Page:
‘Not a national emergency’ was the page one headline when Boris Johnson played down the scale of damage before making a belated visit to Doncaster to meet victims.
As such, it is only right to acknowledge the review that Defra has now launched into the provision of flood insurance in order to better understand why so many homeowners and businesses had no cover when their life’s work was left in ruins. It will centre on the Don Valley.
Given the magnitude of the unfolding coronavirus tragedy, it would not have been the greatest surprise if this inquiry had been overlooked by Environment Secretary George Eustice.
But the fact that it is still proceeding reaffirms the view that Mr Eustice has achieved far more in just over two months than his predecessor Theresa Villiers managed during her entire tenureship.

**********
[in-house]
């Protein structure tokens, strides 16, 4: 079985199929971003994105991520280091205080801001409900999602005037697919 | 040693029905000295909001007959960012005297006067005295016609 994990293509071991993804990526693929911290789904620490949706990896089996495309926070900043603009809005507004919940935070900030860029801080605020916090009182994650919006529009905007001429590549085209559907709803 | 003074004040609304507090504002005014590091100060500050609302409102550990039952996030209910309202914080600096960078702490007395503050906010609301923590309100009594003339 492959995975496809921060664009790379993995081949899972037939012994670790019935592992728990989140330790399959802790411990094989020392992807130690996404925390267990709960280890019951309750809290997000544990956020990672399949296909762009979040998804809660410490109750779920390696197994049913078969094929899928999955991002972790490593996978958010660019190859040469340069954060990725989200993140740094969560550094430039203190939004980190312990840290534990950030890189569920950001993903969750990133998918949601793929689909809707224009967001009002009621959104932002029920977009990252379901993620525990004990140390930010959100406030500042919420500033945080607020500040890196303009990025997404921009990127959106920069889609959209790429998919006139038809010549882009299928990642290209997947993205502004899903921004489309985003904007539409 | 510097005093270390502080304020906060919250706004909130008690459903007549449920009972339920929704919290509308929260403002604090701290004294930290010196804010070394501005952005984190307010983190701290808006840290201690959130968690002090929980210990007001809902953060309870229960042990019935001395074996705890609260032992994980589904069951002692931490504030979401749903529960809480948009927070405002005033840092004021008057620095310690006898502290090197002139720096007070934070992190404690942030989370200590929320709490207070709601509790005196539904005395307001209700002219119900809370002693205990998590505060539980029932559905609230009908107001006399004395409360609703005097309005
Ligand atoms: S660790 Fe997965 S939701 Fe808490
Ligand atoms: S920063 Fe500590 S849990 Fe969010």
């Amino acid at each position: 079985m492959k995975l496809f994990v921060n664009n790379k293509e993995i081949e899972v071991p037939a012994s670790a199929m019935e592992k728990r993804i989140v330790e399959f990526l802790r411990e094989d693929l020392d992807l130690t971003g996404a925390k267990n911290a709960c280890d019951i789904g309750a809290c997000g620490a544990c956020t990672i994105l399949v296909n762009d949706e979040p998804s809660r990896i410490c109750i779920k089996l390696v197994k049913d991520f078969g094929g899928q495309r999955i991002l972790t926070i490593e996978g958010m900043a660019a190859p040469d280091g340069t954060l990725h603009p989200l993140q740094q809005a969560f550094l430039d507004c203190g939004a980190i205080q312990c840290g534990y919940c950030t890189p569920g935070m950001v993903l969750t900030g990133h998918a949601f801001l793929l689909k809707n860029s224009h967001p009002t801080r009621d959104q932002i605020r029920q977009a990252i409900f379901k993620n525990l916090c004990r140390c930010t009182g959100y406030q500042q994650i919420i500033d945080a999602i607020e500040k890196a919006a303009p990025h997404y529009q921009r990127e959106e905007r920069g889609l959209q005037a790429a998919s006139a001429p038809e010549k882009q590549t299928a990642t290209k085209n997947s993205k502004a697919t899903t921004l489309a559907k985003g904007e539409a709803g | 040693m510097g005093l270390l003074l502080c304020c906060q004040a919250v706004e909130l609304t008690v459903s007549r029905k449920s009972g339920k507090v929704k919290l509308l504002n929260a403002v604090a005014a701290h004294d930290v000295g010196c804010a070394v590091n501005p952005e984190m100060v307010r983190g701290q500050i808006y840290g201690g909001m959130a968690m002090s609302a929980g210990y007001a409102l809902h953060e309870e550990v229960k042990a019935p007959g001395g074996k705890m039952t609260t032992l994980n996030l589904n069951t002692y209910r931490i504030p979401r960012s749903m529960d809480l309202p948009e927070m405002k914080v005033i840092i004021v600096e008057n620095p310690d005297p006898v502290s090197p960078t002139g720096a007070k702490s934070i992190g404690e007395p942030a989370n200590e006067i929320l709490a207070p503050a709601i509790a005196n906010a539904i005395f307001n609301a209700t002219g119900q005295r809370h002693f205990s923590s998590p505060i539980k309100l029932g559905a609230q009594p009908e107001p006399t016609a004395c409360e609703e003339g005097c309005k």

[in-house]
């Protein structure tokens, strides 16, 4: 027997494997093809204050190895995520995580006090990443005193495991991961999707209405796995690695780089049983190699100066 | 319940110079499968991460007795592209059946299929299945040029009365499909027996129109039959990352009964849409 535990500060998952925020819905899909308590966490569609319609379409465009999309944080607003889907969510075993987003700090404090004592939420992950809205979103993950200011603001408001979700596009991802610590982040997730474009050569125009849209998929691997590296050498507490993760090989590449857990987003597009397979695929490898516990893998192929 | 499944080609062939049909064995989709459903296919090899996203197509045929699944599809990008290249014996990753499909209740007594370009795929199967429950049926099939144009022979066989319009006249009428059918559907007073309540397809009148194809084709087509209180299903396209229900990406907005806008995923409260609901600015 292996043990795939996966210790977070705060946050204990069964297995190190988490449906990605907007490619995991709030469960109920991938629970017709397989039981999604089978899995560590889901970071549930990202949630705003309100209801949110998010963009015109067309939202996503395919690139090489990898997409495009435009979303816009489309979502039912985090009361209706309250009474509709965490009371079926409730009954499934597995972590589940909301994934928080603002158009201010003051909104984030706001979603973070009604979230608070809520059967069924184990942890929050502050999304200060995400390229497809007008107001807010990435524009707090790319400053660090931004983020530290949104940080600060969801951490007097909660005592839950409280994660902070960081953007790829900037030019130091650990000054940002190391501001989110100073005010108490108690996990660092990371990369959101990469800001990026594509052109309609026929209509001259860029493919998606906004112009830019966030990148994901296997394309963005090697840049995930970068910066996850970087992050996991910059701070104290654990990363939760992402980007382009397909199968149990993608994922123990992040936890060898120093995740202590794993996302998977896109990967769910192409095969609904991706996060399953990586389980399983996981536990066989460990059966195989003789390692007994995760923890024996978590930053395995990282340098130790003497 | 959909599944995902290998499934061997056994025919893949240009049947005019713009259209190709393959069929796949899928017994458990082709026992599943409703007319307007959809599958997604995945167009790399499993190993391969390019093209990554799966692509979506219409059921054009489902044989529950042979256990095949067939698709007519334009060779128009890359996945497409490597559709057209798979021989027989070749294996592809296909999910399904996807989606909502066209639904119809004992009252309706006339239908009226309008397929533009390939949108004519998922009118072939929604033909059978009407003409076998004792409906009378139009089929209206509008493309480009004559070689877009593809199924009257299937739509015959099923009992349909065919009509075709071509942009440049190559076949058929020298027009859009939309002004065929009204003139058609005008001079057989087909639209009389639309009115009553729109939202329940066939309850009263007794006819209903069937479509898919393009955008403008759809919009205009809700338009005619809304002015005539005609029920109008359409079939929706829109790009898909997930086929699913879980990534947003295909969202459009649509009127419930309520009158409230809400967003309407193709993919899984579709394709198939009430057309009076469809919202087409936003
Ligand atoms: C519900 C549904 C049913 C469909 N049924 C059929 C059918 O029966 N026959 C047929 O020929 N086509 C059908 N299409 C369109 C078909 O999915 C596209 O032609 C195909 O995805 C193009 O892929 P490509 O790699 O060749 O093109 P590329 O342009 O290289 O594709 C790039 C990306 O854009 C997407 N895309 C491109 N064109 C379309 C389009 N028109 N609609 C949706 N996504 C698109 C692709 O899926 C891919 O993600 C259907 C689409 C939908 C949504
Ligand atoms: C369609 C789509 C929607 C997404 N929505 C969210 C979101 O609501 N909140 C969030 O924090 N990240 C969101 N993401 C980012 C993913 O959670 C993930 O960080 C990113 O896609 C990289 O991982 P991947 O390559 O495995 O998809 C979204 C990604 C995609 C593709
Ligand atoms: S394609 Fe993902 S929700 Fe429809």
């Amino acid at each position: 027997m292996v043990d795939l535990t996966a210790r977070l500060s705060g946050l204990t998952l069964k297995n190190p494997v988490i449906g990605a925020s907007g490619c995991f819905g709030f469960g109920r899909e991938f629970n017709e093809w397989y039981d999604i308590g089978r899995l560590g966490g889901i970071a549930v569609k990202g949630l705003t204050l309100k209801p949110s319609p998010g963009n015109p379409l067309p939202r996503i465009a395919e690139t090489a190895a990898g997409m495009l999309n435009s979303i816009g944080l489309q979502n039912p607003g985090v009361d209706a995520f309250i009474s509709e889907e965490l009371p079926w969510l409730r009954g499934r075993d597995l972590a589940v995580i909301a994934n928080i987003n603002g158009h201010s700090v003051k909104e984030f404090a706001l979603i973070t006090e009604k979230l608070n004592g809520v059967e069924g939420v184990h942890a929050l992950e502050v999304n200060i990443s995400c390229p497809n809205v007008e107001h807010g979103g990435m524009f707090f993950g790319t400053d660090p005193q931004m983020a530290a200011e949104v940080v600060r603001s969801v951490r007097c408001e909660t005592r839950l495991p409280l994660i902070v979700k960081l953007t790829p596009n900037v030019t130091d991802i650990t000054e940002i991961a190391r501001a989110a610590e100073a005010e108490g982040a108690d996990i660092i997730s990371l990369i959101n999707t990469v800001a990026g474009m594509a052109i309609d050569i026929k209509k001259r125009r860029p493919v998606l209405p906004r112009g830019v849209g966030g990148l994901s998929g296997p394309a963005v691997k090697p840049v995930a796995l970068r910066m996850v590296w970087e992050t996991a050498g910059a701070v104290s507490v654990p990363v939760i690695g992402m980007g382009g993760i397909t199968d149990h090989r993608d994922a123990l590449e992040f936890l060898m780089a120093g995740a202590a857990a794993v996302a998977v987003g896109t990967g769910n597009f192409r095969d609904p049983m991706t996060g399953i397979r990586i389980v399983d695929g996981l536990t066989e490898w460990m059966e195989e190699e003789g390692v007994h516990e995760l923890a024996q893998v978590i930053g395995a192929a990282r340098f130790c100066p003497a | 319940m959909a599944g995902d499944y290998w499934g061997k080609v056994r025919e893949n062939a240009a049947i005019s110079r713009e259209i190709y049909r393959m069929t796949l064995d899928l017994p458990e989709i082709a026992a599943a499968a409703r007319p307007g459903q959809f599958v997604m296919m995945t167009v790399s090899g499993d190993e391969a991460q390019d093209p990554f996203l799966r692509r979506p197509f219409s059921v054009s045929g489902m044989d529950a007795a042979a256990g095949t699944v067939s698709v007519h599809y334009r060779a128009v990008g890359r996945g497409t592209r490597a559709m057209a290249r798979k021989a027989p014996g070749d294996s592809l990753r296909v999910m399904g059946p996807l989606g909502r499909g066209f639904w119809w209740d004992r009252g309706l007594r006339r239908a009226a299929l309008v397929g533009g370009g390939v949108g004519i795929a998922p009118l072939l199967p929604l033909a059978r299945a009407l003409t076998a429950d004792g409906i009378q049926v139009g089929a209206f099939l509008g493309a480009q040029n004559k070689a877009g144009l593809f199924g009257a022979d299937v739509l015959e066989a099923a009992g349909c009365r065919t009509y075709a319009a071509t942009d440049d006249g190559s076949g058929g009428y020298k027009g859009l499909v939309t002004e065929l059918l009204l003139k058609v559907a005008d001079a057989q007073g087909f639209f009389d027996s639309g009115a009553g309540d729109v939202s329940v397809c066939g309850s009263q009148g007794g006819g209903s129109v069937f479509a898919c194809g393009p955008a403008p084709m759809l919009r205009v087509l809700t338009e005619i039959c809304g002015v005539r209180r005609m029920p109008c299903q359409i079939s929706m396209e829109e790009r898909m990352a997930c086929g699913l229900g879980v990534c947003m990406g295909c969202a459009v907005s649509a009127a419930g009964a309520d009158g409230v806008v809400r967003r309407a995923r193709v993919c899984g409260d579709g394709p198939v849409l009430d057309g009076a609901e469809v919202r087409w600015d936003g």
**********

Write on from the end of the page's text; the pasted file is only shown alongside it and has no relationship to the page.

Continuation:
And it is also an acceptance that the Flood Re scheme, launched in 2016 to provide affordable cover in areas prone to flooding, is not working as intended. If it was “a bona fide system”, the claim made Mr Eustice’s deputy Rebecca Pow when pressed in Parliament by disgruntled Tory and Labour MPs from South Yorkshire, there would not have been stories across the county – and wider country – of families and businesses literally losing everything because they were uninsured.
Their recovery was going to be a long one before Covid-19 struck. And given the threat of flooding will exist long after the pandemic has passed, they will gain some reassurance from the fact that their plight has not been entirely forgotten – and that the Environment Secretary wants the inquiry published in September.
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